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Search engines get smart

The new industry trend is to avoid overwhelming users by supplying less information with better organization.

For many Net users, search engines are too powerful. They get a blast of information but without any logical breakdown of what they're looking for.

To get around the problem, companies increasingly are offering software that organizes, or clusters, the retrieved hits into logical groups.

In the latest example, Inference Corporation (INFR) next week will announce Inference Find, a search tool that helps sort information retrieved from intranets. The software already is offered on the company's home page for free, but now it is being extended to the intranet for a charge. The product will sell starting at $5,995.

Inference is taking a similar tack to that of AltaVista, a popular search engine. Inference's marketing strategy is to use the Web to introduce users to their products and then charge them to transfer the technology to corporate intranets, according to Nobby Akiha, vice president of marketing for Inference.

This way, companies can make money off a product many are now giving away for free. Turning a profit in the search engine market has proved elusive.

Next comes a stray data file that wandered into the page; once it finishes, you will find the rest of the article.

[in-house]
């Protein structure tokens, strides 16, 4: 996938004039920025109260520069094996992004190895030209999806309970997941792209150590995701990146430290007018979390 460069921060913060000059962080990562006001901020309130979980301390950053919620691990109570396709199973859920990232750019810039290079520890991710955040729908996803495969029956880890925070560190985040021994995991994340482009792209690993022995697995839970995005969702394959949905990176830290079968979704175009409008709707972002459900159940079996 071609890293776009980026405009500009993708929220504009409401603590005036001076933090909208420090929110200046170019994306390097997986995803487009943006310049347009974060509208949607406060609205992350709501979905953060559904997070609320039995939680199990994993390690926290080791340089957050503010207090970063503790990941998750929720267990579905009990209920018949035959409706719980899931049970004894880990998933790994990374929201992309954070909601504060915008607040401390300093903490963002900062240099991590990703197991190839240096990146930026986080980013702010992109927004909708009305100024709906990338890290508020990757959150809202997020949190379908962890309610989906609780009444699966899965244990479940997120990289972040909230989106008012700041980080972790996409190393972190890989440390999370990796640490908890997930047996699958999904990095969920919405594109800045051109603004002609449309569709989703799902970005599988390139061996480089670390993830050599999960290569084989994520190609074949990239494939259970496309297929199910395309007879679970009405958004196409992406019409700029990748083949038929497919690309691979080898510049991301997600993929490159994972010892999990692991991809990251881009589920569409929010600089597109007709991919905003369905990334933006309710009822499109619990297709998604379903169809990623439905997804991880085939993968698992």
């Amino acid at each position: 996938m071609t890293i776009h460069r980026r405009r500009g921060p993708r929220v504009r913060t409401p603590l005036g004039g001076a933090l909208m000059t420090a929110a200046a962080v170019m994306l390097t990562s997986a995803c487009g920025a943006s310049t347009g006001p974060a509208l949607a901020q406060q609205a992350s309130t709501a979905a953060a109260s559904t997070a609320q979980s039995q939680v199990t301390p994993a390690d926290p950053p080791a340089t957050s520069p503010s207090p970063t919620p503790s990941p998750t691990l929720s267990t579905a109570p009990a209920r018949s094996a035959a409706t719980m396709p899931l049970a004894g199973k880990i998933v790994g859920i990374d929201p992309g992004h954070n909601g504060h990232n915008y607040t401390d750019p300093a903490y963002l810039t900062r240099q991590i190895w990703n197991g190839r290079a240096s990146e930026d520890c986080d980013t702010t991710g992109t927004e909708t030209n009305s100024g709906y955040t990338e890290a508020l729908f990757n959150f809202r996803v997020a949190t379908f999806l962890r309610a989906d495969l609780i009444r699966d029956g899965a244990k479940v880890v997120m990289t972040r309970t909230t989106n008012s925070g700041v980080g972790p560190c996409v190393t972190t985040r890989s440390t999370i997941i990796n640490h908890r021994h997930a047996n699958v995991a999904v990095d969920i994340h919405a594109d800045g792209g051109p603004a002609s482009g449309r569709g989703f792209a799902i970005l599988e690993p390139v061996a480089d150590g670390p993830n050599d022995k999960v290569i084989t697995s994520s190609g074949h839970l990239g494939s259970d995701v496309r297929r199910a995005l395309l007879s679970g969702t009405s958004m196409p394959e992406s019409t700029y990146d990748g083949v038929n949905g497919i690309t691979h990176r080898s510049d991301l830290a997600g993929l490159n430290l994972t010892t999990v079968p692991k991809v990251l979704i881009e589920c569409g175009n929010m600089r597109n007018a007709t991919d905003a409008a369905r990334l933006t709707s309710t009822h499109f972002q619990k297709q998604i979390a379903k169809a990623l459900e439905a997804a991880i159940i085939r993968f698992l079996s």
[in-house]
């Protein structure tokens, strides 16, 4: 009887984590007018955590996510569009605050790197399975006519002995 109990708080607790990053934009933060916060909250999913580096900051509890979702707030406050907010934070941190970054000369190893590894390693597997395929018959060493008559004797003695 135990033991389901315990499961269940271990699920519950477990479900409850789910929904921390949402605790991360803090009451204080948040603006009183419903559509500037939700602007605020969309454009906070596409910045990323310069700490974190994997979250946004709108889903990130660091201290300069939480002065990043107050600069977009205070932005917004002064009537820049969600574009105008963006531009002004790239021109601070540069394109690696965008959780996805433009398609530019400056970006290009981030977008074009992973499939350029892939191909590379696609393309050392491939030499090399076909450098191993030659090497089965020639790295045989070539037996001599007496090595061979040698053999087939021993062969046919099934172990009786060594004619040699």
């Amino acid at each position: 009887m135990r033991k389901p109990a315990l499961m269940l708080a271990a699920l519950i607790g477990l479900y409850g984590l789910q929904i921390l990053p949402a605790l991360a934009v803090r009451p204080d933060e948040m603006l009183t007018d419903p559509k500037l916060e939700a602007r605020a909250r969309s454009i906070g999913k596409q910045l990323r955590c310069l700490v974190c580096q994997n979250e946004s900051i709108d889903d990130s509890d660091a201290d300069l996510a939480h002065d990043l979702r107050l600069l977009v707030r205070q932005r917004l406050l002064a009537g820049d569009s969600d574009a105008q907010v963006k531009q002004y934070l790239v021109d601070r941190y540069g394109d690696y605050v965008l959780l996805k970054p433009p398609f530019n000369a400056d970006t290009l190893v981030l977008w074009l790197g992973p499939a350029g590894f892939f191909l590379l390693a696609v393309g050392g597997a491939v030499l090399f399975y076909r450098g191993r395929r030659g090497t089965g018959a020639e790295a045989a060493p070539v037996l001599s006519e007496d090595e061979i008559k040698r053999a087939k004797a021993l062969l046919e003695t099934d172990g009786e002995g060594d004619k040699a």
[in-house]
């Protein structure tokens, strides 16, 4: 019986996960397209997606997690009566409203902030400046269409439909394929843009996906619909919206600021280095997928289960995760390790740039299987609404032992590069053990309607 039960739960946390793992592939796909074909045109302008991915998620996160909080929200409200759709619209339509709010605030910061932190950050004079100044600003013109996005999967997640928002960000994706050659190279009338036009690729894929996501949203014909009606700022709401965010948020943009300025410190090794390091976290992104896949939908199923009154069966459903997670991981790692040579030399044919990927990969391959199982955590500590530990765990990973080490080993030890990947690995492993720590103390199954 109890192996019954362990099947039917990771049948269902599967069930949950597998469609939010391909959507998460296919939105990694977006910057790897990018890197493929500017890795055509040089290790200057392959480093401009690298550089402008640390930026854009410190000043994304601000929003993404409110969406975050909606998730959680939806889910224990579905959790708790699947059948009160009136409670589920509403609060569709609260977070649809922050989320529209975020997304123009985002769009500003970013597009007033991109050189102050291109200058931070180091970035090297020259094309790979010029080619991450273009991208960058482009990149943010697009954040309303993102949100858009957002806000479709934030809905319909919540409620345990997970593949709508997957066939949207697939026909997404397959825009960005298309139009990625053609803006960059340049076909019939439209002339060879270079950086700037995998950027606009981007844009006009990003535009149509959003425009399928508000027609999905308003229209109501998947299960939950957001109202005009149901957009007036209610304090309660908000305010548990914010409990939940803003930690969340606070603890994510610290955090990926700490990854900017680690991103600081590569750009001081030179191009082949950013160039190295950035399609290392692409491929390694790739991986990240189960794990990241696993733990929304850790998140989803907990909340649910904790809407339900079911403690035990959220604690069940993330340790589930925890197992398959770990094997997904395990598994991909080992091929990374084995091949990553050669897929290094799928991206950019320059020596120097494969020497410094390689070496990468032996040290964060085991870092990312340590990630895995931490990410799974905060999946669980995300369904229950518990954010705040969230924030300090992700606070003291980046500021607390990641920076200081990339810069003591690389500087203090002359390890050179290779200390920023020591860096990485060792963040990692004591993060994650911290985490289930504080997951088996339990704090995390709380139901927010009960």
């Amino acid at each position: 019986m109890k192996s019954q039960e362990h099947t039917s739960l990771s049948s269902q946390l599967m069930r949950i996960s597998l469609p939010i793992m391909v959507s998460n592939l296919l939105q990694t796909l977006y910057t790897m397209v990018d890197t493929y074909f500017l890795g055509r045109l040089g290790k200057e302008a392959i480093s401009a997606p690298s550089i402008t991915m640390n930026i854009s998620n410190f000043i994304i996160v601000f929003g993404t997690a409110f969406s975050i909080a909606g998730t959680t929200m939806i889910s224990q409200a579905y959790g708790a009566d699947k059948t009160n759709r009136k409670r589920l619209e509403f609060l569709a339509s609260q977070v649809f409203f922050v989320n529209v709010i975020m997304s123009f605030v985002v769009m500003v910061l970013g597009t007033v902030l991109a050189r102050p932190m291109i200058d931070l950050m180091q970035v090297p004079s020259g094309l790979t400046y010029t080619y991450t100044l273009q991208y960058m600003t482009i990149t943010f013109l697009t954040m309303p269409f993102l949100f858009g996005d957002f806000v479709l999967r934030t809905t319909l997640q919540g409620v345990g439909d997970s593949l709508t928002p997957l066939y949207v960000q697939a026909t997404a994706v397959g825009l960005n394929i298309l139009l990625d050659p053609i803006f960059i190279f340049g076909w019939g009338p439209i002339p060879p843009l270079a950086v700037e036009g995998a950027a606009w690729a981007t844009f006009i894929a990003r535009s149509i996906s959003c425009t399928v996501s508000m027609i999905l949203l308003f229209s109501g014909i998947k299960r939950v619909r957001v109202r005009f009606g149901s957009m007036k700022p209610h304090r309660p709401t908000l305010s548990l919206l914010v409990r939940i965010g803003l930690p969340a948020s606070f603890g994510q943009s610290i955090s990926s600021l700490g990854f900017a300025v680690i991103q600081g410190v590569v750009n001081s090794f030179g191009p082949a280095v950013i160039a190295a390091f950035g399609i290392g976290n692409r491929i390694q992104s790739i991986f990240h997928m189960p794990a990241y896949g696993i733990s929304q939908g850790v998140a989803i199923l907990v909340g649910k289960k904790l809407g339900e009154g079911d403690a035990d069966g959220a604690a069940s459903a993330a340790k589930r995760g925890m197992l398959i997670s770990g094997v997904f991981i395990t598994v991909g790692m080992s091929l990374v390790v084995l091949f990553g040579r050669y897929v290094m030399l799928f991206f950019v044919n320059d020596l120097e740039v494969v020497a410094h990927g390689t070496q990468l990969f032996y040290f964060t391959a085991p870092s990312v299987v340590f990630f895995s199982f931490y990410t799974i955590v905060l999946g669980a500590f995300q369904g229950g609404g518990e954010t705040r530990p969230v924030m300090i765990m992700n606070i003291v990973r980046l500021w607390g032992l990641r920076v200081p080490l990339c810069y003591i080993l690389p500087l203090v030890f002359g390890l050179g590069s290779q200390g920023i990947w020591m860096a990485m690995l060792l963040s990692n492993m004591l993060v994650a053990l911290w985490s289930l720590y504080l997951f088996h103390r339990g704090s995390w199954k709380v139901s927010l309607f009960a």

"The most common problem we hear is that users type in a query and get all the results back, making it hard to find the information quickly," Akiha said.

In company offices, for example, users would be able to learn more about their 401(k) plans by searching on Inference Find. After typing in the keyword "401(k)," it would organize the results in topics such as "enrollment," "distribution," and "investment alternatives," the company said.

On the Net, users can type in "bulb" and get listings on light bulbs and even light bulb jokes.

The system is not foolproof, however. It also lists "lawyer jokes" under "bulb." Why? One joke asks, "How many lawyers does it take to screw in a light bulb?" The punch line: a long-winded answer in legalese.